Winter Grants Support Great Ape Survival Through Collaborative Approaches

December 14, 2015

Several organizations that take a holistic approach to conserving endangered ape populations, coordinating multiple players in priority landscapes, will receive funding in the Arcus Foundation’s winter 2015 Great Apes Program grant portfolio.

In Eastern Democratic Republic of Congo, the Jane Goodall Institute has been instrumental in leading the development of a Conservation Action Plan (CAP), bringing together a consortium of conservation organizations, scientists, government representatives, sanctuaries, and community members, to collaboratively tackle the main threats to ape survival: hunting and deforestation. The partnership aims to protect habitat, ape, and other wildlife populations and bring appropriate and sustainable development to the region, basing the interventions on sound science and effective monitoring.

Current funding will help strengthen the park management of the Kahuzi-Biega National Park and Maiko National Park, as well as the Ituri forests, habitat of the endangered Grauer’s gorilla and eastern chimpanzee; improving conditions for chimpanzees in the Centre de Rehabilitation des Primates de Lwiro, home to 60 animals; and working with local communities to develop a range of economic alternatives and effectively raising awareness and knowledge of conservation issues across the region.

A grant to Fauna and Flora International aims to ensure the survival of the critically endangered Cao Vit Gibbon—the second rarest ape in the world, numbering about 125 individuals—whose habitat straddles the border of China and Vietnam. The chief threats to its habitat are fuelwood collection and foraging/grazing by livestock. Through the Transboundary Conservation Project, the organization, together with the People Resources Conservation Foundation, plans to continue engaging local communities in conserving this gibbon, helping authorities enforce protected areas, extending gibbon habitat, and researching actions needed for the long-term viability of the species.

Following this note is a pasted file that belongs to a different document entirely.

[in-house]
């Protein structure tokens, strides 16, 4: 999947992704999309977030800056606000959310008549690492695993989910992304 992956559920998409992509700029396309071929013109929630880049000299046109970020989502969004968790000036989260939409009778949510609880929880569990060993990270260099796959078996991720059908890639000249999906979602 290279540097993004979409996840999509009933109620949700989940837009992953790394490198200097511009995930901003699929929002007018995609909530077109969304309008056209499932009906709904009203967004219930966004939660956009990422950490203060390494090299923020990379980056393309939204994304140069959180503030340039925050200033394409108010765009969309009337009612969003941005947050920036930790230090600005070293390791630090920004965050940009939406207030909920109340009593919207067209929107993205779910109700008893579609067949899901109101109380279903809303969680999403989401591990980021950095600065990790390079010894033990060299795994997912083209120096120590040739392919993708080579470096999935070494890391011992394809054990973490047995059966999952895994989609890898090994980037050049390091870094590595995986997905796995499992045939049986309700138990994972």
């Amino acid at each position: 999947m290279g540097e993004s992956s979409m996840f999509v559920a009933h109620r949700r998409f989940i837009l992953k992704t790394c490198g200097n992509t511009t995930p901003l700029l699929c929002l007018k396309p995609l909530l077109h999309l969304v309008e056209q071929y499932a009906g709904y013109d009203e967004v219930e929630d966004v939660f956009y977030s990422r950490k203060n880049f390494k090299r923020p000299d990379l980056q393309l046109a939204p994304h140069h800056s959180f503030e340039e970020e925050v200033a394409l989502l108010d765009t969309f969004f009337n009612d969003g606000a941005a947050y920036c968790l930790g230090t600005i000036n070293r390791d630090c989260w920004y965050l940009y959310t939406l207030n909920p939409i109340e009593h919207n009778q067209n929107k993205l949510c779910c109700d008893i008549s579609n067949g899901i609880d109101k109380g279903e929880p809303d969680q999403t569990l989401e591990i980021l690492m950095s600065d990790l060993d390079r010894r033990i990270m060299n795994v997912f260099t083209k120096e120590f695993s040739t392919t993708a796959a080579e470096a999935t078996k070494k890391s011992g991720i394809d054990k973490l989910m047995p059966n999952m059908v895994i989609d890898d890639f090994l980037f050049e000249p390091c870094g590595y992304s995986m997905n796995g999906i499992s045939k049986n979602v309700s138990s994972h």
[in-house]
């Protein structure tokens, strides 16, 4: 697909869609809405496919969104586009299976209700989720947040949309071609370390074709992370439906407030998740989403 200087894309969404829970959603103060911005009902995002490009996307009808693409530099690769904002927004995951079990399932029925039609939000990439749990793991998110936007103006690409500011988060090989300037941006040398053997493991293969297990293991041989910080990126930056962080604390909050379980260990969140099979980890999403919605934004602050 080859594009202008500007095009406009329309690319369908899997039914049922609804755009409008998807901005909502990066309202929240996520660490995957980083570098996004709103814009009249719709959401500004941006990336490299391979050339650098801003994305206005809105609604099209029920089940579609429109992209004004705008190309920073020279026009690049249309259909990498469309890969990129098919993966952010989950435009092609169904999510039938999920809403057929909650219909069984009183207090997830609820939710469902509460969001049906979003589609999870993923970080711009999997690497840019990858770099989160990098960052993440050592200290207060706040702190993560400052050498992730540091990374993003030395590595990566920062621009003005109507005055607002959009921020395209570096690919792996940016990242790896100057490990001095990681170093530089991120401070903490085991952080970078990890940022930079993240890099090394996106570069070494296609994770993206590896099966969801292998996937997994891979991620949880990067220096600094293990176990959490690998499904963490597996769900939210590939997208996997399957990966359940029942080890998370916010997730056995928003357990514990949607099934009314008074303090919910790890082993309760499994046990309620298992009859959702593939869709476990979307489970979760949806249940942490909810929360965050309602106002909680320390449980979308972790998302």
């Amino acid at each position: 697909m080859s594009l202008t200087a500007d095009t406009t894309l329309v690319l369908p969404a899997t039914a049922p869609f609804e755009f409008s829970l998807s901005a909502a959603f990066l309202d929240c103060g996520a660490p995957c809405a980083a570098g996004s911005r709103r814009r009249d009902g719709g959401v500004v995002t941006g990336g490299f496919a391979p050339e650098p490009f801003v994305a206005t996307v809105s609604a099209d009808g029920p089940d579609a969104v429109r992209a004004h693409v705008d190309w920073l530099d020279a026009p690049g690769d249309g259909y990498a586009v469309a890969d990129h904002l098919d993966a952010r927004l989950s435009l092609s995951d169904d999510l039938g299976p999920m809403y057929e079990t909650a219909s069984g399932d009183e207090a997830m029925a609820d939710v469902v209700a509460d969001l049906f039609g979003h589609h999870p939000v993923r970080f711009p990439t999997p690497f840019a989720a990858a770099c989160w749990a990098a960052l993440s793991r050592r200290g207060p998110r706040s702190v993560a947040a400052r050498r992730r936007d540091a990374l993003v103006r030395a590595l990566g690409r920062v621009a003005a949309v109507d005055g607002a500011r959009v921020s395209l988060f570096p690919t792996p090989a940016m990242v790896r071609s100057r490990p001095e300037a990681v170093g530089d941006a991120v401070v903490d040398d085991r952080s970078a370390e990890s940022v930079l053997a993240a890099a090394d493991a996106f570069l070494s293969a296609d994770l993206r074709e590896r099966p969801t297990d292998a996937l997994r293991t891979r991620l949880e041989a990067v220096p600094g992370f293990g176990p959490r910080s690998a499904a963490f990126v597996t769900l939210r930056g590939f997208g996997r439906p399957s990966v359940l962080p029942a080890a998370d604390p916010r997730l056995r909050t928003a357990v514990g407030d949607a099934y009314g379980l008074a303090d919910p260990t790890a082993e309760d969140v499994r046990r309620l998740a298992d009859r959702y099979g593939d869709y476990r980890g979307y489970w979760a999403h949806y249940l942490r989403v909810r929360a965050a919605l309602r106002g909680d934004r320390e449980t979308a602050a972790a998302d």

The Global Greengrants Fund will use funding to further its grantmaking to small grassroots groups working in Africa and Asia on environmental justice, sustainability, and conservation in and around ape habitat. The fund particularly plans to support efforts led by local community members, especially women, youth, and indigenous communities, to strengthen law enforcement and other measures that counter threats to great ape populations.

Funding was also provided to: Animal Protection of New Mexico, Center for Orangutan and Chimpanzee Conservation, Chimpanzee Sanctuary Northwest, Cleveland Amory Black Beauty Ranch , Global Federation of Animal Sanctuaries, The Humane Society of the United States, Lincoln Park Zoological Society, RESOLVE, and Save the Chimps.